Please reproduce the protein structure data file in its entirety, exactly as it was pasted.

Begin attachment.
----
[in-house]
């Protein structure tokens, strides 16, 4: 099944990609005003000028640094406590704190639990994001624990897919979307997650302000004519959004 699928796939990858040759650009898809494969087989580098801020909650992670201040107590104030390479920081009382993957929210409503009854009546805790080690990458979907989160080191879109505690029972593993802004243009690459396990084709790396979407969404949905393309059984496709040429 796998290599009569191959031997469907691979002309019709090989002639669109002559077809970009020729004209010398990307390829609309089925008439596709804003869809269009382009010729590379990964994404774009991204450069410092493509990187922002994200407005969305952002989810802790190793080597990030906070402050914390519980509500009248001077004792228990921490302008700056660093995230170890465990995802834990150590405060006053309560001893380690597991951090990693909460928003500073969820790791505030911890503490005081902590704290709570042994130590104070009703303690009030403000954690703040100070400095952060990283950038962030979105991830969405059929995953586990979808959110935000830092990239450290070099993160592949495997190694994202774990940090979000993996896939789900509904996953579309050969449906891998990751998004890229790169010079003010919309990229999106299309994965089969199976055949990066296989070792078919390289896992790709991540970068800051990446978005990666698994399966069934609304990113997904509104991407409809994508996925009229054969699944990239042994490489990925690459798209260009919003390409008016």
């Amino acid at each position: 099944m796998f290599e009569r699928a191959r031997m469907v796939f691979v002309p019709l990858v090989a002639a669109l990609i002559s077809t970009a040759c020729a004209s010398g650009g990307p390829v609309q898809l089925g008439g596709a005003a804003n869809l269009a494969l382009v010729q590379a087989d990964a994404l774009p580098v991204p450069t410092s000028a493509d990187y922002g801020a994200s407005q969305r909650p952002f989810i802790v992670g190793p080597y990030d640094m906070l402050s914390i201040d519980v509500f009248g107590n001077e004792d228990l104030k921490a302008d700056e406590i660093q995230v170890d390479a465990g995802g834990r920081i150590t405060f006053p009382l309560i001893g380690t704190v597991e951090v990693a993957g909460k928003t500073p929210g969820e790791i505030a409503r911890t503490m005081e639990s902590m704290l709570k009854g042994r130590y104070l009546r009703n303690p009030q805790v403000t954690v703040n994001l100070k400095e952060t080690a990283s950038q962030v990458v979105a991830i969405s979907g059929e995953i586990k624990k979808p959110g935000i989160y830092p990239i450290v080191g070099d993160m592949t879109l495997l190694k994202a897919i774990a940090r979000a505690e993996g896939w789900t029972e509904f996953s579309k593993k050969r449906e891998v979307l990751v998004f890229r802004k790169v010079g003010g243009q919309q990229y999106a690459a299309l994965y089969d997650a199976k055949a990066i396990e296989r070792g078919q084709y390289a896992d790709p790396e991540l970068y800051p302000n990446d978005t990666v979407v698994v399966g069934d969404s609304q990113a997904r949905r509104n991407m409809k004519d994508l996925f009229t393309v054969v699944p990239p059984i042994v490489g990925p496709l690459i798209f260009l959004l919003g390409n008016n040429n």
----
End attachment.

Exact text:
[in-house]
């Protein structure tokens, strides 16, 4: 099944990609005003000028640094406590704190639990994001624990897919979307997650302000004519959004 699928796939990858040759650009898809494969087989580098801020909650992670201040107590104030390479920081009382993957929210409503009854009546805790080690990458979907989160080191879109505690029972593993802004243009690459396990084709790396979407969404949905393309059984496709040429 796998290599009569191959031997469907691979002309019709090989002639669109002559077809970009020729004209010398990307390829609309089925008439596709804003869809269009382009010729590379990964994404774009991204450069410092493509990187922002994200407005969305952002989810802790190793080597990030906070402050914390519980509500009248001077004792228990921490302008700056660093995230170890465990995802834990150590405060006053309560001893380690597991951090990693909460928003500073969820790791505030911890503490005081902590704290709570042994130590104070009703303690009030403000954690703040100070400095952060990283950038962030979105991830969405059929995953586990979808959110935000830092990239450290070099993160592949495997190694994202774990940090979000993996896939789900509904996953579309050969449906891998990751998004890229790169010079003010919309990229999106299309994965089969199976055949990066296989070792078919390289896992790709991540970068800051990446978005990666698994399966069934609304990113997904509104991407409809994508996925009229054969699944990239042994490489990925690459798209260009919003390409008016």
């Amino acid at each position: 099944m796998f290599e009569r699928a191959r031997m469907v796939f691979v002309p019709l990858v090989a002639a669109l990609i002559s077809t970009a040759c020729a004209s010398g650009g990307p390829v609309q898809l089925g008439g596709a005003a804003n869809l269009a494969l382009v010729q590379a087989d990964a994404l774009p580098v991204p450069t410092s000028a493509d990187y922002g801020a994200s407005q969305r909650p952002f989810i802790v992670g190793p080597y990030d640094m906070l402050s914390i201040d519980v509500f009248g107590n001077e004792d228990l104030k921490a302008d700056e406590i660093q995230v170890d390479a465990g995802g834990r920081i150590t405060f006053p009382l309560i001893g380690t704190v597991e951090v990693a993957g909460k928003t500073p929210g969820e790791i505030a409503r911890t503490m005081e639990s902590m704290l709570k009854g042994r130590y104070l009546r009703n303690p009030q805790v403000t954690v703040n994001l100070k400095e952060t080690a990283s950038q962030v990458v979105a991830i969405s979907g059929e995953i586990k624990k979808p959110g935000i989160y830092p990239i450290v080191g070099d993160m592949t879109l495997l190694k994202a897919i774990a940090r979000a505690e993996g896939w789900t029972e509904f996953s579309k593993k050969r449906e891998v979307l990751v998004f890229r802004k790169v010079g003010g243009q919309q990229y999106a690459a299309l994965y089969d997650a199976k055949a990066i396990e296989r070792g078919q084709y390289a896992d790709p790396e991540l970068y800051p302000n990446d978005t990666v979407v698994v399966g069934d969404s609304q990113a997904r949905r509104n991407m409809k004519d994508l996925f009229t393309v054969v699944p990239p059984i042994v490489g990925p496709l690459i798209f260009l959004l919003g390409n008016n040429n």